The Tamil language film has been rated the top film by users on the platform.
Users on IMDb have had their say. They've rated Jai Bhim, a Tamil language film, so high that it's gone on to beat classic Hollywood movies like The Shawshank Redemption and The Godfather. The movie title translates to "Long Live Bhim," a slogan made popular by the followers of BR Ambedkar, a Dalit scholar, and leader. Ambedkar was also the chief architect of India's constitution and also the country's first law minister.
The movie is a hard-hitting film about how a lawyer helps a woman find her husband and seeks justice for them. The pregnant woman asks for help after her husband was placed in police custody and later declared missing. The legal drama focuses on the struggles of Sengani, the woman from a tribal community, in seeking justice. It highlights the repression against Dalits who are at the bottom of a rigid Hindu caste hierarchy, reports BBC.
The Indian film that overtook The Godfather on IMDB https://t.co/kk7D19EXF4— BBC News (World) (@BBCWorld) November 17, 2021
The film is based on true incidents from a case that took place in 1993 when Justice K Chandru was practicing as a lawyer, reports The Hindu. Speaking to the outlet, he shared, "In normal circumstances, the victims, or the affected people, without being tutored, will tell the correct sequence of events. Only if you start adding your own masala to their story will they be confused and, when confronted, make a spectacle of themselves. Therefore, when the woman came to me, I recorded whatever she said about the event leading to the disappearance of her husband and prepared my case on that basis. Later, I read out her statement and translated this into Tamil, and got it verified by her. Therefore, when she was put on the witness stand, she said exactly what was in her petition without being contradicted even once by the other side."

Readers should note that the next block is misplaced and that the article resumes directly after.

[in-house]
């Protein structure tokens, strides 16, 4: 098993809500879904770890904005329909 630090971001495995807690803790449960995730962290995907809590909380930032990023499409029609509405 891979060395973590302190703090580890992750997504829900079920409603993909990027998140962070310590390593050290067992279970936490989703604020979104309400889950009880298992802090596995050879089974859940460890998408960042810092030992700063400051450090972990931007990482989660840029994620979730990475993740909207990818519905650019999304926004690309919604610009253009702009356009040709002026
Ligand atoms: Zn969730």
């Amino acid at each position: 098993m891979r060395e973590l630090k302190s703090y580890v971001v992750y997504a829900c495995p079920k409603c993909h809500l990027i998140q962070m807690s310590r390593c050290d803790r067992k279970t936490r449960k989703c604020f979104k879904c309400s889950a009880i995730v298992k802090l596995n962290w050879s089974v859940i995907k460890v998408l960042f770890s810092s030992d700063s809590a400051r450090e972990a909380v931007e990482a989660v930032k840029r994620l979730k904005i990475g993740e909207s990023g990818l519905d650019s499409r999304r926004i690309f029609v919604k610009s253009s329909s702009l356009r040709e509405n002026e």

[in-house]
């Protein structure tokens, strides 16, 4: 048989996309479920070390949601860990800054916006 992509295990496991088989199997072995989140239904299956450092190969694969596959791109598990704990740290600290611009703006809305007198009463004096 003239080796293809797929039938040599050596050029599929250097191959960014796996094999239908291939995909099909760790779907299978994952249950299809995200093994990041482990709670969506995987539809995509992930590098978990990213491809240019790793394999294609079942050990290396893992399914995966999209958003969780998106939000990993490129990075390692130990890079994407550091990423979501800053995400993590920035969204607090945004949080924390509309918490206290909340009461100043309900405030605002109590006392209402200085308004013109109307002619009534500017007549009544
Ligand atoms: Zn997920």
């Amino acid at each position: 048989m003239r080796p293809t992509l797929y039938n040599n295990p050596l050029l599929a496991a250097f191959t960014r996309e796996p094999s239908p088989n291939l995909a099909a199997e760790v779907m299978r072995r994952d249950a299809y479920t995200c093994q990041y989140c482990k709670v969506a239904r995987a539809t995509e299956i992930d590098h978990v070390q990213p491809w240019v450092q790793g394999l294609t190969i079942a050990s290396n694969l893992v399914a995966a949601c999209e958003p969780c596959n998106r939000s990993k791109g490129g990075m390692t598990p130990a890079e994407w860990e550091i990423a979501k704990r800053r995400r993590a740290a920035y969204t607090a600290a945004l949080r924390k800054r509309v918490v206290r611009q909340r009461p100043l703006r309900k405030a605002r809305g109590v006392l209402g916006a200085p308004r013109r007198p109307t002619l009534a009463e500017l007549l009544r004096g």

The film has received much admiration from viewers who have left a 9.6 user rating on IMDb. "In the last 30 years, beginning with the observance of Ambedkar's centenary in 1991, the Dalit movement has been growing in Tamil Nadu," said film historian S Theodore Baskaran, as per BBC. "Forgotten Dalit ideologues of the 20th Century were redeemed from history. The ideas of [social activist and politician] Periyar and Ambedkar spread through the writings of many Dalit writers. In the last decade, some of the writers moved to cinema and made films. But they used the usual ingredients like songs, fights, and melodrama."
Adds Dalit filmmaker Ranjith, known as Spike Lee of the Tamil film industry, to The Wire in 2020. "The representation of Dalit characters was painful. Either they were written out, or just their inclusion in the story was considered 'revolutionary.' In this context, I had to reflect on what my stories could say," he added. "I wanted to show that my culture itself is based on discrimination and violence…Today, directors are more conscious when they write Dalit characters."